I have used this expression of pregnancy for several years to indicate my excitement about an upcoming event. It denotes my anticipation for the celebration of a holiday like Christmas, a birthday, or the release of a long-awaited music album or film. Recently, I remember using it when telling friends apropos my giddiness about Mumford & Sons' new album or my trip to the Basilica of our Lady of Guadalupe. Just last week, I used it to announce my childlike anticipation for a decadent piece of chocolate cake (it was my way of making up for Mondays).
In moments of reflection or introspection, the phrase has acquired a distinct meaning for me. It reminds me that I am always filled with expectations about myself. The expression reveals my awareness about the many conjectures that I have about my own life. These expectations are more than predictions or projections of what I would like to do with my life: “In a few years, I should be the Jesuit chaplain at the MI6” or “In 2022, I will be the first Jesuit in space.” They go beyond the normal resolutions that I make once in a while in my journey towards well-being and growth. They have very little to do with my natural concept of success, conversion or transformation. My expectations are mostly inspired and motivated by what I call the inner voice of perfectionism.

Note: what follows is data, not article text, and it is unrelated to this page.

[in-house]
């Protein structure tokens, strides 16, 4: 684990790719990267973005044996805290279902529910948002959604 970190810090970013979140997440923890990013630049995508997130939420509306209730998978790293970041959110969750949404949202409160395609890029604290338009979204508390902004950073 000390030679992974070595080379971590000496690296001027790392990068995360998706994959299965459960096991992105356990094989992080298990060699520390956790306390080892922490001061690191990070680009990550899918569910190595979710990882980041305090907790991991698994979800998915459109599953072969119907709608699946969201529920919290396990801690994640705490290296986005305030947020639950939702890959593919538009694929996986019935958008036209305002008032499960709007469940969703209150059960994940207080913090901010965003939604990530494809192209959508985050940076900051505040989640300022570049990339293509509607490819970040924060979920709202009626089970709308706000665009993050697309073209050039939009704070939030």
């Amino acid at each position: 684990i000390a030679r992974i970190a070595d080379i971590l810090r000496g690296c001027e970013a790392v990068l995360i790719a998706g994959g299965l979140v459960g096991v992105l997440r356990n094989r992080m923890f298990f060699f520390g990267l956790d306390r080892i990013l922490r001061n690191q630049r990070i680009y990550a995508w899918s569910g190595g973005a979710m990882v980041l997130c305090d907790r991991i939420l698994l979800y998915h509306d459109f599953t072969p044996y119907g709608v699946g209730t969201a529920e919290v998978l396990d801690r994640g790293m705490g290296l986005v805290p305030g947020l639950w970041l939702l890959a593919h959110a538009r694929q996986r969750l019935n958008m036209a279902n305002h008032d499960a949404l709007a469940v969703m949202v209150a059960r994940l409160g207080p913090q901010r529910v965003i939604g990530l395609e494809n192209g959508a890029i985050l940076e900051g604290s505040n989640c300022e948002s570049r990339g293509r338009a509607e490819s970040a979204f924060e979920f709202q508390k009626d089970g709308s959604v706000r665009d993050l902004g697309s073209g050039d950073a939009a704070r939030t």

These self-expectations express an image of what I want my life to look or to be like. They convey the way I measure myself against the image of all that I “should” be. As a Jesuit seminarian, many of those expectations arise out of the qualities and polarities that deeply mark the life of a son of Loyola: being and doing; contemplation and action; prayer and prophetic living; being completely united with Christ and completely inserted into the world with him as an apostolic body (Jesuit General Congregation 35, Decree 2, n. 9). Sometimes I joke with friends that a Jesuit should be a monk at dawn, a scholar in the morning, a community organizer in the afternoon, a chaplain in the evening and a superhero at night.
And while I say this as a jest, there is some truth to my joke. Often, while I examine the many expectations I have for myself, I get a clearer picture of what I want my life to be like. I want to spend two hours on daily prayer, go to mass daily, pray a Rosary, read at least two newspapers and a magazine or journal, work at least nine hours, exercise for an hour, make some time for spiritual reading, while leaving some time for a good novel, spend quality time with friends, companions and the members of my community, reply to every email, Facebook message and Tweet I receive and leave enough time for recreation, self-examination and rest.
By now I think I made the picture quite clear. As clear as high definition. I can never accomplish all these things in a day. There aren't enough hours in a day for this. Even if the day had more hours, I am sure I could add a few other things to that list. Thus, in order to cope with the demands of life, ministry and my own expectations, I need discernment. This implies much more than just being savvy at making decisions. Certainly, there is a need to learn to prioritize, to manage my time and to remain on task; more importantly, there is an even greater need to being attentive to the movements of my heart and my soul.